Bob Pittman co-founded MTV, worked at AOL when it was relevant, if not cool, and now, reports Melissa Marr breathlessly in the Wall Street Journal, is back for an ambitious third act: he's going to "reinvent" radio as the CEO of Clear Chanel, the giant radio station conglomerate.
Exciting news, because if there's one thing that the citizens of this great nation can agree on, it's that radio generally sucks. But you will find scant details on Pittman's grand plans in the Wall Street Journal. We learn more about his appearance -- "Gone are the round spectacles and coifed hair from his AOL days, replaced by open-neck shirts and stubble" -- then we do about how exactly he is going "to make radio cool again."
Hey, Pittman goes to Burning Man, and everybody knows Burning Man is cool -- so maybe there's hope. But a close reading of Marr's story suggests that to Pittman, "cool" actually means "a larger share of total ad spending." And "reinvention" translates into little more than the company "using its scale to pitch for national business."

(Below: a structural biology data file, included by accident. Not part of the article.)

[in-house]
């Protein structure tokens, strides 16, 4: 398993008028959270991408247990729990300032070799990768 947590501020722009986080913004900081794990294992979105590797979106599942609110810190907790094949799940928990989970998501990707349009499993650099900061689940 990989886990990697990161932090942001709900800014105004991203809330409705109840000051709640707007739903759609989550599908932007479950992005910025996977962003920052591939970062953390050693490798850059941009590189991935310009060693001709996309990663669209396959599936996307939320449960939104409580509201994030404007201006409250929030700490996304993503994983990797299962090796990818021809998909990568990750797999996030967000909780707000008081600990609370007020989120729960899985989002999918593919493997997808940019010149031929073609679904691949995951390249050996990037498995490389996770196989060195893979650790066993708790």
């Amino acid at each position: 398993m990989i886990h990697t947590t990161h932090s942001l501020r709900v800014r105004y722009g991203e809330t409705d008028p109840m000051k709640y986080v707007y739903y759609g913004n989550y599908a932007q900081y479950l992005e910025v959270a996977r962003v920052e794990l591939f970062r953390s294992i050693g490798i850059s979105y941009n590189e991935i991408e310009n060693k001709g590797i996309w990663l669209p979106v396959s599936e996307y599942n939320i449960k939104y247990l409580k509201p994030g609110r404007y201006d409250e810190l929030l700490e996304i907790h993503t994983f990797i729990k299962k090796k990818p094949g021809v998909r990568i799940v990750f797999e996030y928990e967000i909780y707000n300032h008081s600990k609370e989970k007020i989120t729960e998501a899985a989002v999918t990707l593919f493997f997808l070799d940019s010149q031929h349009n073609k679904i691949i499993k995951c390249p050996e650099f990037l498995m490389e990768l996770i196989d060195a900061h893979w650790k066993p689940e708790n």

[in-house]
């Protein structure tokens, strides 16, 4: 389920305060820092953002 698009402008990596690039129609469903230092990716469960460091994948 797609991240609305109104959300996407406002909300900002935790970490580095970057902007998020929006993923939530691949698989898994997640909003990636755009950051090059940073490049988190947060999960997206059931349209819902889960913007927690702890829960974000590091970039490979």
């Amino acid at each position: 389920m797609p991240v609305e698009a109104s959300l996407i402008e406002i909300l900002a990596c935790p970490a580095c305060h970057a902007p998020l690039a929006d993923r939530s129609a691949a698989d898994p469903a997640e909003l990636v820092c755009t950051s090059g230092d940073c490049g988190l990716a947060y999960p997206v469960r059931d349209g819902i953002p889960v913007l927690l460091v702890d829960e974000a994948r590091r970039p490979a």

Which is precisely the problem. Because the most obvious reason why radio isn't cool is the era of media consolidation in the radio business epitomized by Clear Channel -- a fact not even whispered at in the Wall Street Journal.
Clear Channel owns over 850 radio stations in the United States. It owns 83 in California alone. In the San Francisco Bay Area, where I live, it owns seven stations -- three Adult Contemporary, two News/Talk, one Hip Hop/Soul, and one Classic Rock. When driving my son to and fro, he frequently expresses exasperation at how often the same song is playing on multiple stations, simultaneously. It's Clear Channel's fault, I always tell him.
Want to make radio cool again Bob? Break up Clear Channel.